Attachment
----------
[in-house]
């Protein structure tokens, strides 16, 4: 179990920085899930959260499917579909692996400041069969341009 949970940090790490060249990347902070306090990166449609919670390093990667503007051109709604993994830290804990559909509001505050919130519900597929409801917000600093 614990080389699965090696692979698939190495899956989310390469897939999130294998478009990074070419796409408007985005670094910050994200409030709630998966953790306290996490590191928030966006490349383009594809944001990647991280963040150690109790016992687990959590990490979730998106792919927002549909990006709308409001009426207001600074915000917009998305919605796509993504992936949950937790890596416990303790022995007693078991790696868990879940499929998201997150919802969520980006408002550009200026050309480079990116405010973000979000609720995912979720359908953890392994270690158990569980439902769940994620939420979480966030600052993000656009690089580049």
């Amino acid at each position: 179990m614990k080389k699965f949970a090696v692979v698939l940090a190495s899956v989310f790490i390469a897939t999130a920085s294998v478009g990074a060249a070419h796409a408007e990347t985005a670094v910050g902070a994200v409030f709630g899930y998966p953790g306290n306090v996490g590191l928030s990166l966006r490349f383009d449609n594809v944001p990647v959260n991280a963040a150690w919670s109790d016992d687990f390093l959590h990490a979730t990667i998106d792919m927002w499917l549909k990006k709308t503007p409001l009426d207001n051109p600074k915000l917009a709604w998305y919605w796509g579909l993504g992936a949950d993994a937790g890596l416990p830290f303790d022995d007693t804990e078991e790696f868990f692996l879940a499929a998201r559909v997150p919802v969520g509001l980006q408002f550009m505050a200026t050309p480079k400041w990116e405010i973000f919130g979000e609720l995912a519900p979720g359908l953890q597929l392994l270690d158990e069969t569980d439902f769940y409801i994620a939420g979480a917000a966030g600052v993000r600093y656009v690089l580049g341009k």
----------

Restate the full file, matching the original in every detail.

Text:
[in-house]
């Protein structure tokens, strides 16, 4: 179990920085899930959260499917579909692996400041069969341009 949970940090790490060249990347902070306090990166449609919670390093990667503007051109709604993994830290804990559909509001505050919130519900597929409801917000600093 614990080389699965090696692979698939190495899956989310390469897939999130294998478009990074070419796409408007985005670094910050994200409030709630998966953790306290996490590191928030966006490349383009594809944001990647991280963040150690109790016992687990959590990490979730998106792919927002549909990006709308409001009426207001600074915000917009998305919605796509993504992936949950937790890596416990303790022995007693078991790696868990879940499929998201997150919802969520980006408002550009200026050309480079990116405010973000979000609720995912979720359908953890392994270690158990569980439902769940994620939420979480966030600052993000656009690089580049």
């Amino acid at each position: 179990m614990k080389k699965f949970a090696v692979v698939l940090a190495s899956v989310f790490i390469a897939t999130a920085s294998v478009g990074a060249a070419h796409a408007e990347t985005a670094v910050g902070a994200v409030f709630g899930y998966p953790g306290n306090v996490g590191l928030s990166l966006r490349f383009d449609n594809v944001p990647v959260n991280a963040a150690w919670s109790d016992d687990f390093l959590h990490a979730t990667i998106d792919m927002w499917l549909k990006k709308t503007p409001l009426d207001n051109p600074k915000l917009a709604w998305y919605w796509g579909l993504g992936a949950d993994a937790g890596l416990p830290f303790d022995d007693t804990e078991e790696f868990f692996l879940a499929a998201r559909v997150p919802v969520g509001l980006q408002f550009m505050a200026t050309p480079k400041w990116e405010i973000f919130g979000e609720l995912a519900p979720g359908l953890q597929l392994l270690d158990e069969t569980d439902f769940y409801i994620a939420g979480a917000a966030g600052v993000r600093y656009v690089l580049g341009k």